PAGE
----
How Can We Get America’s First Black Woman Governor?

Atima Omara | Jun 22, 2022


A record number of Black women are running for office in 2022, including statewide executive roles, but there is one role that has eluded Black women the most: Governor.

According to the Center for American Women in Politics (CAWP), of the 94 women who are statewide elected executives, only six are Black women. Prior to the this year’s election season, CAWP data shows that only a handful of Black women had run for Governor,  at least 16 Black women in total. All of the women lost in their party’s primary, except for Stacey Abrams who captured the Georgia Democratic Party nomination for governor in 2018. Perhaps inspired in part by Stacey’s trailblazing leadership on what a Black woman can fundraise and how she can mobilize voters for a statewide executive race, more Black women have stepped up to run for governor in 2022. This year, at least six Black women ran for governor, and at least four remain in their state’s race: Stacey Abrams in Georgia again, Deirdre DeJear in Iowa, Connie Johnson in Oklahoma, and Yolanda Flowers in Alabama. So what have been the challenges for Black women running for the highest office in their state?

For one, Black women struggle with the belief from voters, donors, and gatekeepers that they can win statewide, since most states, with the exception of some territories, are majority white. This compounds in a self-fulfilling prophecy that makes it hard for Black women to raise money and compete on a larger scale regardless of qualifications. Second Black women, like all other women candidates, are held to a likeability and qualifications double standard that the Barbara Lee Family Foundation has identified in their research. These double standards are even more nuanced when accounting for the woman candidate’s race. Black women face a critique of being “difficult” or “aggressive” which is grounded in the “angry Black women” trope. And their qualifications are viewed through the long held racist trope that says Black people are lazy, which manifests itself into questioning capabilities. For example, Vice President of the United States Kamala Harris has dealt with criticisms of how well organized her office isn’t, as opposed to considering her policies.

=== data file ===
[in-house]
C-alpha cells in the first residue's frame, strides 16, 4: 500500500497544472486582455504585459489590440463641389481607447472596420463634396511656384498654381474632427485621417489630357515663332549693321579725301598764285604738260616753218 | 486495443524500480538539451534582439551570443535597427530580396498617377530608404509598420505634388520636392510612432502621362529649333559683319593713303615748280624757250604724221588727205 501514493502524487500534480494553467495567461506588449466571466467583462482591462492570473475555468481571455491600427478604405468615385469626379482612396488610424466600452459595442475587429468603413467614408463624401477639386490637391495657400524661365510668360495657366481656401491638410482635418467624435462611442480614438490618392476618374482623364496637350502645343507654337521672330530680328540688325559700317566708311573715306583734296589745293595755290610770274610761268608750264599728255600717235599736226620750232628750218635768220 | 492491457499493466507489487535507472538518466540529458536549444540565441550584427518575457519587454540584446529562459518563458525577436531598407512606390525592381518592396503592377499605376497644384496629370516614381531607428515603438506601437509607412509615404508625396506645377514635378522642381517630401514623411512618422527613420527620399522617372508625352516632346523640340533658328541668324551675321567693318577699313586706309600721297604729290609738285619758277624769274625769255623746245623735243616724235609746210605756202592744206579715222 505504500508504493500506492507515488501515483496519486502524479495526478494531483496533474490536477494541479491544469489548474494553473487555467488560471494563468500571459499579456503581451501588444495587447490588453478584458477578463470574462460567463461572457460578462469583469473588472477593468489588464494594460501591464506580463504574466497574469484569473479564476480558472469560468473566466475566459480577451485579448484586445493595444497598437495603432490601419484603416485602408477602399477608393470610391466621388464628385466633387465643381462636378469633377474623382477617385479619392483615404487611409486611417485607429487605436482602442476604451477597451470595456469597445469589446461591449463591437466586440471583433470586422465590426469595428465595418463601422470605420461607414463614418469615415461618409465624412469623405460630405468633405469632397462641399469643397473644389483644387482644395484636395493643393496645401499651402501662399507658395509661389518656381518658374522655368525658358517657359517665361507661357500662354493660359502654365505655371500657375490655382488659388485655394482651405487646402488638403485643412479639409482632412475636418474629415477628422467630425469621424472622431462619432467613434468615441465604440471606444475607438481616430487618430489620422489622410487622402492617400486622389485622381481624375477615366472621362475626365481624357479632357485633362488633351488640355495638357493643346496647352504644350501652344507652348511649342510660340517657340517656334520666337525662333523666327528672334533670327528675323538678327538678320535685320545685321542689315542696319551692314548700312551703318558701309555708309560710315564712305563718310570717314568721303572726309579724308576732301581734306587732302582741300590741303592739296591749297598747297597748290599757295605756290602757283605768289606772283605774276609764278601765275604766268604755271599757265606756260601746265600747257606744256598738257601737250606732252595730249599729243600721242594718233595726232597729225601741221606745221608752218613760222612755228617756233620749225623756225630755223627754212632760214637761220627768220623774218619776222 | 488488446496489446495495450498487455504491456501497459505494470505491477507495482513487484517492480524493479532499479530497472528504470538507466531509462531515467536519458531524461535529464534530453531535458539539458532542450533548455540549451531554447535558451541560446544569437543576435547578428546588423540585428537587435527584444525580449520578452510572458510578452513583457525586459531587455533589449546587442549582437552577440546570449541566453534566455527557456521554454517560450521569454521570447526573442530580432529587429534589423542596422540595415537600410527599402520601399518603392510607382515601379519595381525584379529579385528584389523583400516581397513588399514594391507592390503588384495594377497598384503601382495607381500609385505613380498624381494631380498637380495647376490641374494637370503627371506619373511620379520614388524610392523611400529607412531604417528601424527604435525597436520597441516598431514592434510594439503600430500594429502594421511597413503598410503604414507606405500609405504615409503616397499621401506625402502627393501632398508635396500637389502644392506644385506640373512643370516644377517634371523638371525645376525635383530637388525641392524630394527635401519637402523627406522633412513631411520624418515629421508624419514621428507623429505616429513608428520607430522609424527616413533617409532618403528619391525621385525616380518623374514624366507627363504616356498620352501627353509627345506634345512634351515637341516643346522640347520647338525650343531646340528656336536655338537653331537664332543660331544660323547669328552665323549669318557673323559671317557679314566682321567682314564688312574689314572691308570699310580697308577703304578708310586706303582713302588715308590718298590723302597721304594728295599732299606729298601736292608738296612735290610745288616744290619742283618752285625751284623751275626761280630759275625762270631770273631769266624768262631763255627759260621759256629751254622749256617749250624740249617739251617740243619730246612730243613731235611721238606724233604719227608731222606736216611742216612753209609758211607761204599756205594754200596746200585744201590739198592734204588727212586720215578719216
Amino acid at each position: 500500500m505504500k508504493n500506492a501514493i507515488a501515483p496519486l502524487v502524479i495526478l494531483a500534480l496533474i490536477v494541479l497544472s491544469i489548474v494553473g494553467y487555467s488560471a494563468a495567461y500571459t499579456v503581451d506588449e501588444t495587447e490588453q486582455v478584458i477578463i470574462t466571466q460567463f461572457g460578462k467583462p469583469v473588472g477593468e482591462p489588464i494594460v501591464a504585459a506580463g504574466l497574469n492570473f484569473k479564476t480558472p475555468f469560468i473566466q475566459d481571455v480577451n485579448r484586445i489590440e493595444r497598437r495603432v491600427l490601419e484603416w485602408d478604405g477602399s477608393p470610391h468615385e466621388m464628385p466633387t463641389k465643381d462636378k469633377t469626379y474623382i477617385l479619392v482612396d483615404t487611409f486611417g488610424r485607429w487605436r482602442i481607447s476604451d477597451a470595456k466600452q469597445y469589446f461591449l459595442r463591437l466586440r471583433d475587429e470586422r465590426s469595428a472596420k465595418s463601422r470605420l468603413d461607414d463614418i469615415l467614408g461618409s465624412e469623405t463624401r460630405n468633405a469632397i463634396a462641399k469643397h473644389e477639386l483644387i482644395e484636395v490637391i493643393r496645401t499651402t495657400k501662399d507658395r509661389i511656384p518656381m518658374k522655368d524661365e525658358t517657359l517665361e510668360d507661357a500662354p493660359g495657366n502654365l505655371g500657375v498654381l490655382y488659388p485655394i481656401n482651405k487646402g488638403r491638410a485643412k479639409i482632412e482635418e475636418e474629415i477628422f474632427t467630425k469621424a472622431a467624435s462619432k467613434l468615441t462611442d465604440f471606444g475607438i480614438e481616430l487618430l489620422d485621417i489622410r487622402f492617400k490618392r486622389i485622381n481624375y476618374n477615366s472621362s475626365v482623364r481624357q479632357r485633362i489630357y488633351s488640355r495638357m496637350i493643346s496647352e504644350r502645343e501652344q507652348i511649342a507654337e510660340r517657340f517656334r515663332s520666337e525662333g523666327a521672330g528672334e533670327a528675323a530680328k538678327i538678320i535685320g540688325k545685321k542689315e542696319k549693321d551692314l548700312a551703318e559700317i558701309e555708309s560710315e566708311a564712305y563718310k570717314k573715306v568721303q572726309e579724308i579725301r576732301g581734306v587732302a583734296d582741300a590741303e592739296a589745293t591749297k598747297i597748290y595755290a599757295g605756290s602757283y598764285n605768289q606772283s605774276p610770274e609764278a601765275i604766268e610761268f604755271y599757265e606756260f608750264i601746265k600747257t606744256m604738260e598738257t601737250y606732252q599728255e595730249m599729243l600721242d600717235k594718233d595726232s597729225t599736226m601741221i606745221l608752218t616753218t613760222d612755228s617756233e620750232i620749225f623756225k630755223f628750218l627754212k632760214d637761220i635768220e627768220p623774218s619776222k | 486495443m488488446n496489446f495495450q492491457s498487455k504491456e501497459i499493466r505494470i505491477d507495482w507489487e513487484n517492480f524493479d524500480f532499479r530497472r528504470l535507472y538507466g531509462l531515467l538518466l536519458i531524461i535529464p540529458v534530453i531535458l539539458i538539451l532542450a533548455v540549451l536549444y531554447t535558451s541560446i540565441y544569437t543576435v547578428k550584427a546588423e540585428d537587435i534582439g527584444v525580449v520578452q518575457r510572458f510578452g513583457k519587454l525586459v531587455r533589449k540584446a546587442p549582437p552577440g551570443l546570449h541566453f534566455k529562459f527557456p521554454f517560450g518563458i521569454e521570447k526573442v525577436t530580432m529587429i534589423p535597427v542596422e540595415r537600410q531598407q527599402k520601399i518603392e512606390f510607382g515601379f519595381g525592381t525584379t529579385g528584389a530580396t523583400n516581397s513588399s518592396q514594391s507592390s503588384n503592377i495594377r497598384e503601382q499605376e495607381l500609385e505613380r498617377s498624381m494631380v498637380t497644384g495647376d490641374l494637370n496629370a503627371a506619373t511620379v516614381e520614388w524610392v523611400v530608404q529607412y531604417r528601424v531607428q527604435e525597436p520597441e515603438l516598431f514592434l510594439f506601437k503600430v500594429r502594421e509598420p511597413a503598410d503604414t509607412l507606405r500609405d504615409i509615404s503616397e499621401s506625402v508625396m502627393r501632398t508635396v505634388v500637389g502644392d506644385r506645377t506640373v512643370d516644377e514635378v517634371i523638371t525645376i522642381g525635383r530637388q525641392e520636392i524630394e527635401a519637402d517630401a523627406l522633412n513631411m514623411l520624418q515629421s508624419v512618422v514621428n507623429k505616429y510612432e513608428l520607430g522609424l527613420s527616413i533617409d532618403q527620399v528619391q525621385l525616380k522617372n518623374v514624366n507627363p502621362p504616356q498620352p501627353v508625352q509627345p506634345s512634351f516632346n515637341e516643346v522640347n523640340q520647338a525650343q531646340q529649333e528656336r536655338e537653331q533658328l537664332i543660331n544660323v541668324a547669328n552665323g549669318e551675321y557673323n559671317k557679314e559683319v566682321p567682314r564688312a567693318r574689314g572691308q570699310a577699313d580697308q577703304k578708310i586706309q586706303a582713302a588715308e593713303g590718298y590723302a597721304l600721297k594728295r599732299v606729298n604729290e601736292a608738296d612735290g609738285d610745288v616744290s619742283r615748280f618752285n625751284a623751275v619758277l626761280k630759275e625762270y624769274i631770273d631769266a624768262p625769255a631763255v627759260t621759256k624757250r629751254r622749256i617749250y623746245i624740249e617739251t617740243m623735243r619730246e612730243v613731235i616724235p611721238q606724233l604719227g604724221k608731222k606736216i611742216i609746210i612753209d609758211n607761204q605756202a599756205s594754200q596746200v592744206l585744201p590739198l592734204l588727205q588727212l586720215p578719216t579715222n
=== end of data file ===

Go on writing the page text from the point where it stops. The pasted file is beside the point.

How can Black women overcome these challenges? A report conducted by the Barbara Lee Family Foundation, Ready, Willing & Electable, notes that if a woman candidate draws from background experience that showcases her economic expertise, it can help. For Black women running either as a Republican or Democrat having a record of working on public-private partnerships, being a business owner, or even writing a strong economic plan can play well with voters.

Black women, like other women candidates running for governor, benefit from being able to handle a crisis or get results on their work, abilities demonstrated by economic expertise or leading organizations (e.g. Political Party Chair, Non Profit Executive, Founder). What does this all mean? Black women have a path to elected executive office if the campaigns do a great job of demonstrating their leadership skills, showcasing economic expertise, and the lived experience of being Black and women that lots of voters are starting to value more.

Given the times we’re in, with an ongoing pandemic, mass shootings, inflation, and growing housing prices—which have all affected women disproportionately, and especially Black women, Black women can show they are qualified to lead in this moment as voters are looking for real leadership to guide them to steadier times. If voters elect them in November, it will finally bring us one closer to the reflective democracy for the people.




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